Jeremy Corbyn, the Labour leader, has been facing opposition from both within and outside his party regarding his stance on various political matters, one of which is the renewal of Trident. Corbyn is adamantly anti-nuclear weapons, declaring that he would never use them. Many view his uncompromising view and willingness to state it as political suicide.
Following Corbyn’s interview on the Today programme, many members of Labour’s shadow cabinet undermined Corbyn’s authority as leader, with Andy Burnham, Maria Eagle, Hilary Benn, Angela Eagle and Lord Falconer all insisting that their leader had been wrong to rule out the use of the deterrent. Many argue that it is a fundamental requirement for national security to retain nuclear weapons, and that without Trident the UK would be at risk. This is also the position held by trade unions, fearful of the loss of jobs if the system was scrapped.
Nonetheless, in my opinion one simply cannot conclude that Corbyn is ‘unelectable’ based on the premise that there is not a consensus within the Labour party. Corbyn has been put in a compromising situation – for most of his political career he has been campaigning for the removal of nuclear weapons, and to back down now would be interpreted by many as cowardly, however by maintaining his stance, he is encountering opposition within his party.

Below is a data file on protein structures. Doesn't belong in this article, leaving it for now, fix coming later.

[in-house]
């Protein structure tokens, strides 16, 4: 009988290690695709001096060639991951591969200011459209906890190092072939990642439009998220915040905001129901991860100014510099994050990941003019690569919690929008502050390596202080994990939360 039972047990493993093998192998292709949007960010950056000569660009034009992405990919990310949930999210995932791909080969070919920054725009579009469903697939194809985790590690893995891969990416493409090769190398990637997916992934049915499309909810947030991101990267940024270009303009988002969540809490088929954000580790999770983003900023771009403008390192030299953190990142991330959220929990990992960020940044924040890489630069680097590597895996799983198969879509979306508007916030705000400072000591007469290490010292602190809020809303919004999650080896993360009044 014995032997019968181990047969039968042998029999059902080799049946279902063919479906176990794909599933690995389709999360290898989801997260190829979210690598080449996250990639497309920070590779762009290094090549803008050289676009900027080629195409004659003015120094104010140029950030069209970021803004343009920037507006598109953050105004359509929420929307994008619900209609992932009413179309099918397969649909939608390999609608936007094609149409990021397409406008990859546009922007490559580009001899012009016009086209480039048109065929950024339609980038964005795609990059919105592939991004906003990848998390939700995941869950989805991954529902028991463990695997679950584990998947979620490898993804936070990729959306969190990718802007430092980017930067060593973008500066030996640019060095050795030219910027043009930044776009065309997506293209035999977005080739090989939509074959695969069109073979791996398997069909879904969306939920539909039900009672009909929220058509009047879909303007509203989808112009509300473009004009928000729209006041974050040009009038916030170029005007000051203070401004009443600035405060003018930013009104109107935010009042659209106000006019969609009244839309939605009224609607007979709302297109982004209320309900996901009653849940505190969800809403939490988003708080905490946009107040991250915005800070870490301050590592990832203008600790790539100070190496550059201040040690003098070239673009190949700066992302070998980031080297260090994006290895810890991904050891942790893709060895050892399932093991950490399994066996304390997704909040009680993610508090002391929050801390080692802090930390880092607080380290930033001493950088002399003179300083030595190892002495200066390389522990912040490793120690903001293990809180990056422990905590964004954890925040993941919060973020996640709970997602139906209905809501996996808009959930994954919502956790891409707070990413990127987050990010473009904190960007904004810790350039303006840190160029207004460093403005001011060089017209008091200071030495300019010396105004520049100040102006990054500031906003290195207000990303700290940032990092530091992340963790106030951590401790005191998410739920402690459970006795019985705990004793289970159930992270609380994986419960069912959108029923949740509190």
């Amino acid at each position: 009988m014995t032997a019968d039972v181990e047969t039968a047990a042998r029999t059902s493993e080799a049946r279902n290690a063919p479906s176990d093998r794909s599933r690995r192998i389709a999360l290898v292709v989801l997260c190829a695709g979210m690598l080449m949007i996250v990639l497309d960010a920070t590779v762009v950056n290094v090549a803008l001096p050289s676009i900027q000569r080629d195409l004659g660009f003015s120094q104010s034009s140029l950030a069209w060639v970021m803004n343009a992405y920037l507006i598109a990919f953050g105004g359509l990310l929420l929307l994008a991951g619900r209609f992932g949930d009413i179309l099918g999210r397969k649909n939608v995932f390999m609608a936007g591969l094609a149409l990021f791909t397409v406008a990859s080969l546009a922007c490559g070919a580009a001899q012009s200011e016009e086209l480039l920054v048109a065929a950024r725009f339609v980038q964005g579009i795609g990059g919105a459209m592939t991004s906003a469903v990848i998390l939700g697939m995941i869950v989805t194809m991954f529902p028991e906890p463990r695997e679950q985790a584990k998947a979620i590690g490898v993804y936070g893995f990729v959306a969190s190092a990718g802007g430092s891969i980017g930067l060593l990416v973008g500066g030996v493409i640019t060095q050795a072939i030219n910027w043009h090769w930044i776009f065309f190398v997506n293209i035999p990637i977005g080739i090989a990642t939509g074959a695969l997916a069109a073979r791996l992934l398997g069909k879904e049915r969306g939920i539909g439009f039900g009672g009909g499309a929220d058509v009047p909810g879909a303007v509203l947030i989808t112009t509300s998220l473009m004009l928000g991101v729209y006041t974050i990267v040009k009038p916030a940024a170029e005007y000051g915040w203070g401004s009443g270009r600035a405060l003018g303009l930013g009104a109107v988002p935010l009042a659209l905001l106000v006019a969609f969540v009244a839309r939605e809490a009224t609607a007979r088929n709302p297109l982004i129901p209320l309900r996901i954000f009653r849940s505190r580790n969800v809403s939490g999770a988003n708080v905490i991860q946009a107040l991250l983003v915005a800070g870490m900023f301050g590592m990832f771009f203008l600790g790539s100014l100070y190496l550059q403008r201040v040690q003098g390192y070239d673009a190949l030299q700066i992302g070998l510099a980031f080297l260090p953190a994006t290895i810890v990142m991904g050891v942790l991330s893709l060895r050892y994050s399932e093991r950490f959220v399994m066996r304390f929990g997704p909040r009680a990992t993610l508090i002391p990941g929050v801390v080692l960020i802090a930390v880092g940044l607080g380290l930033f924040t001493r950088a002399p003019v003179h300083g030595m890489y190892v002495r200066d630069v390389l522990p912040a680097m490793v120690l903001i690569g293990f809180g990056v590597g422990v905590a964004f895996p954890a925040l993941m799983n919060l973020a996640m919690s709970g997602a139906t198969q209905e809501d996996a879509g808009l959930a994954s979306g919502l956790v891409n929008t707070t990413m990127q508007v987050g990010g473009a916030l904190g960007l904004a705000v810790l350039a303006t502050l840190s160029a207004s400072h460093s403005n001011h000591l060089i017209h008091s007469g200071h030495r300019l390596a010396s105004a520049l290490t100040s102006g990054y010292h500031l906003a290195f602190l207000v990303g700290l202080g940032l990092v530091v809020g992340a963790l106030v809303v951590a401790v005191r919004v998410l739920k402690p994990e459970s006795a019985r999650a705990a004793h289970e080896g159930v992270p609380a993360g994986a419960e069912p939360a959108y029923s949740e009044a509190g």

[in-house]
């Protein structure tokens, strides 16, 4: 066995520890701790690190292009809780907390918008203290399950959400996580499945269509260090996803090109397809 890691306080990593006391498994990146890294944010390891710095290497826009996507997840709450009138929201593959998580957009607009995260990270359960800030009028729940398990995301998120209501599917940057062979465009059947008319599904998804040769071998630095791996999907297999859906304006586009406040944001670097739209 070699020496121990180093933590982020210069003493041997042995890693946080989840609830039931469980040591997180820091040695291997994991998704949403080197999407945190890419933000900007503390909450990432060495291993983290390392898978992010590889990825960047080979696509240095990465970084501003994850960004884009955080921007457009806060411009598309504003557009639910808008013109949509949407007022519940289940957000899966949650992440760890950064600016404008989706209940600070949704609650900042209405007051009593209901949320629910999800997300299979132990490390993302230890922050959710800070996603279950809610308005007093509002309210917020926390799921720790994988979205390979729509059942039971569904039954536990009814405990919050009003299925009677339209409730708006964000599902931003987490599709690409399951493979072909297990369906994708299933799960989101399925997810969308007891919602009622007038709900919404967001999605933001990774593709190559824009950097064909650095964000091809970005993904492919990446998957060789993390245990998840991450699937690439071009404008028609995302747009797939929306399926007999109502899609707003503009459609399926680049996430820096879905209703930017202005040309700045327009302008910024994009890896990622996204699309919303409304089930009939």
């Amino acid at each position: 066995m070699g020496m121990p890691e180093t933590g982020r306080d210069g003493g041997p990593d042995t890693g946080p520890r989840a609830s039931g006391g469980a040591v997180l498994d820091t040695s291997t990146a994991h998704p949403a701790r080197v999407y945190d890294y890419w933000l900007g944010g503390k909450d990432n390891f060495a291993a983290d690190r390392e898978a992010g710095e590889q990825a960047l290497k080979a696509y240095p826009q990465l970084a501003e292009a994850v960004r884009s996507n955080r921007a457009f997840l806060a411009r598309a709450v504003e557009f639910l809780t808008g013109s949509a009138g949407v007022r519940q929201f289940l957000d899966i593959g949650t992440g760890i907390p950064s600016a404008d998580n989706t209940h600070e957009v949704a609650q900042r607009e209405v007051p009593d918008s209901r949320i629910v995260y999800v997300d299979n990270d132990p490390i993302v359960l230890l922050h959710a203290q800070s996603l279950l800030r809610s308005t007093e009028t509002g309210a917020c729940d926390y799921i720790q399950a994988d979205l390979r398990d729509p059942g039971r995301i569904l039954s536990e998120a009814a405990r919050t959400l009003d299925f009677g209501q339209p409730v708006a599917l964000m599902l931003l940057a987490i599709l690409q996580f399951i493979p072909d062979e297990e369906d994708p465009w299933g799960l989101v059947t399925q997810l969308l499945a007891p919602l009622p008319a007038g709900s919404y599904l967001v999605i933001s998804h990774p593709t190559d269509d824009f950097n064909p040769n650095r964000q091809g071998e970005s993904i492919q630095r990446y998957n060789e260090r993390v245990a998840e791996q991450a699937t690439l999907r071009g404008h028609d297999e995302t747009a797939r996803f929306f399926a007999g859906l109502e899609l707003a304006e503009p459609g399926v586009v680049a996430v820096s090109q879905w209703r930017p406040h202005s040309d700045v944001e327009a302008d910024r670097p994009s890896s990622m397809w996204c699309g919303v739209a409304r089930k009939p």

Moreover, Corbyn’s stance on Trident is in actual fact logical and reasonable – Trident would not have survived Blair’s government’s first defence review if not for the ban by the defence secretary at the time, George Robertson, on discussing it. Tony Blair was lobbied by the procurement industry, and he has openly admitted that ‘the expense is huge, and the utility in a post cold war world is less in terms of deterrence and non existent in terms of military use’. Moreover, the use of the missiles without American permission is unfeasible, therefore one can conclude that it is effectively useless, not to mention the fact that there is no visible nuclear threat to the UK from anywhere in the world.
However in an uncertain world, with potential threats from old-enemies and new ones, it is suggested Britain needs to maintain a deterrence, even if it is not willing to use it. The Labour Party position has always been to disarm multilaterally, believing unilateral disarmament would weaken Britain and open it up to challenge.
The debate continues, however what is clear is Corbyn can expect a rebellion within his own party when the matter comes for Parliamentary debate.
Ling Ling Douglas